IOWA CITY, Iowa (KWWL) - A bill that would protect free speech for college students at Iowa's three public universities but restrict speech for their administrators passed through a full House committee Tuesday.
Republicans drafted the bill after several instances where they thought students or groups were silenced and penalized for their viewpoints.
"There are certain instances where any of the three regents, it's totally appropriate for them to take a stance --certainly when it deals with education; University of Iowa when it deals with health care," Rep. Dustin Hite, R-Mahaska County, said.
"It's these other things that are outside of that where the institution shouldn't be taking a stance and the people in the institution should not be taking a stance as the institution," Hite said.
One example of this was an email from University of Iowa College of Dentistry Dean David Johnsen in October. Johnsen, speaking on behalf of the college and its leadership, condemned an executive order by then President Trump.
A student in the college responded to the entire email list, disagreeing with administrators and questioning their motives. That student was summoned for a disciplinary hearing but it was eventually canceled. Executive Order 13950 was also ruled unconstitutional and rescinded by the Biden administration.
Dean Johnsen announced last week he would be stepping down one year early from his role, at the end of this current semester.
In response to this, Republicans drafted HSB 237. The bill would prohibit resources from being used for partisan activities, make administrators consult the state Board of Regents before speaking "as an institution", and restrict discrimination based on viewpoints.
"I think the whole country should have training on First Amendment. So, I support that part," Rep. Christina Bohannan, D-Iowa City, said.
Several Democrats supported the bill Tuesday as it passed the judiciary committee by a vote of 20-1. Bohannan was the lone "no".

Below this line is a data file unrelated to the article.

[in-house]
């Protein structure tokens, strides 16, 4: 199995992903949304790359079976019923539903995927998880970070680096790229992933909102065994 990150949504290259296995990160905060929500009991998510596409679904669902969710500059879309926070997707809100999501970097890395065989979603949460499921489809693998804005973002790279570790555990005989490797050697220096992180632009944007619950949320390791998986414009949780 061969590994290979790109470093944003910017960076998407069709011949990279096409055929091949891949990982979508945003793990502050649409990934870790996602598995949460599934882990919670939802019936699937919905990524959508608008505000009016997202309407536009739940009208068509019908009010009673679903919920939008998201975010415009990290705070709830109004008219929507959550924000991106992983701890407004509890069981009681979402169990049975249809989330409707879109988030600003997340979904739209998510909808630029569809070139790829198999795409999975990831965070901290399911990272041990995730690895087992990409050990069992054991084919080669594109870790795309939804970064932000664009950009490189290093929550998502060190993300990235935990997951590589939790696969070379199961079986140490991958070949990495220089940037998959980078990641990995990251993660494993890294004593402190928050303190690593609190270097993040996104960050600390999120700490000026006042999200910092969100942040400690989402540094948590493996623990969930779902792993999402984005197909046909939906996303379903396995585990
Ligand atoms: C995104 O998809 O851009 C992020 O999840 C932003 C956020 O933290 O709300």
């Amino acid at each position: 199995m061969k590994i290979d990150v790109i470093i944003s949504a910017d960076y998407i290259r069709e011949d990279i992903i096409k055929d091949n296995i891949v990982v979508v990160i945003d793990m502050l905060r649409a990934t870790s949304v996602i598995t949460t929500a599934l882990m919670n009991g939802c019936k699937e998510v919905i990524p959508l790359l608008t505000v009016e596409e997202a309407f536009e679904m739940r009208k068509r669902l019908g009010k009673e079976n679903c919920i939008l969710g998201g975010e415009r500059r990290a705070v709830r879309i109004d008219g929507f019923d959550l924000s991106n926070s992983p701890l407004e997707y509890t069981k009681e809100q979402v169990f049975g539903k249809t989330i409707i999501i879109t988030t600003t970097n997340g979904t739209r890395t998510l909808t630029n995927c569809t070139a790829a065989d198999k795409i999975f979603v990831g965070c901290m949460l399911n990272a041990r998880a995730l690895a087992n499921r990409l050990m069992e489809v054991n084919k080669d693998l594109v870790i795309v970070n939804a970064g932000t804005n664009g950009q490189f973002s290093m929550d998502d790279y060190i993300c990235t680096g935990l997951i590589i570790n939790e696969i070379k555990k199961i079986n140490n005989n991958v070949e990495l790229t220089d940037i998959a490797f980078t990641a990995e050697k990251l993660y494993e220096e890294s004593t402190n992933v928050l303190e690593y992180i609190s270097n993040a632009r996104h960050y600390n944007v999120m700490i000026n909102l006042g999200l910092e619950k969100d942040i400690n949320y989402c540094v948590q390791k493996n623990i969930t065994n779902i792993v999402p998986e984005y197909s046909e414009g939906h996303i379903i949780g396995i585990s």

"It's too strict of a rule. We need to have a more nuanced rule that the Board of Regents can work on in collaboration with the universities," Bohannan said.
As a law professor at the U of I, Bohannan has several concerns how it could impact her and her colleagues. First, she thinks the bill doesn't consider that universities do support partisan clubs, like the College Republicans.
Secondly, she thinks it would inhibit her from grading a paper fairly that covers political issues.
While both parties have agreed the bill's language needs to be refined, Democrats have been louder in asking for changes. Bohannan said Tuesday she was hoping the changes would have been added before the committee meeting.
Amendments or wording changes are expected as the bill moves to the full House floor for debate.
The Board of Regents passed its own version of free speech reforms at a meeting last Wednesday. Those changes are not quite as restricting for staff as what's being proposed in the legislature.
A spokesperson for the board said they are following HSB 237 and willing to collaborate with lawmakers.
"We are continuing to monitor the language of the bill and will follow it as it moves through the legislative process. We always are willing to work with legislators on bills that impact higher education, including this one. The Board and our universities strongly believe in free expression, and have spoken out frequently in their support of free expression and the First Amendment. We will continue to fight for the rights of all students, faculty and staff to be heard."Josh Lehman, communications director for BOR
This Wednesday at 10 p.m.: KWWL will have a follow-up to this story, focusing on the students affected by these changes.
Hear from the Action UIowa Task Force; a group that has been fighting for better diversity, equity and inclusion trainings in the college but feels it has been forgotten about.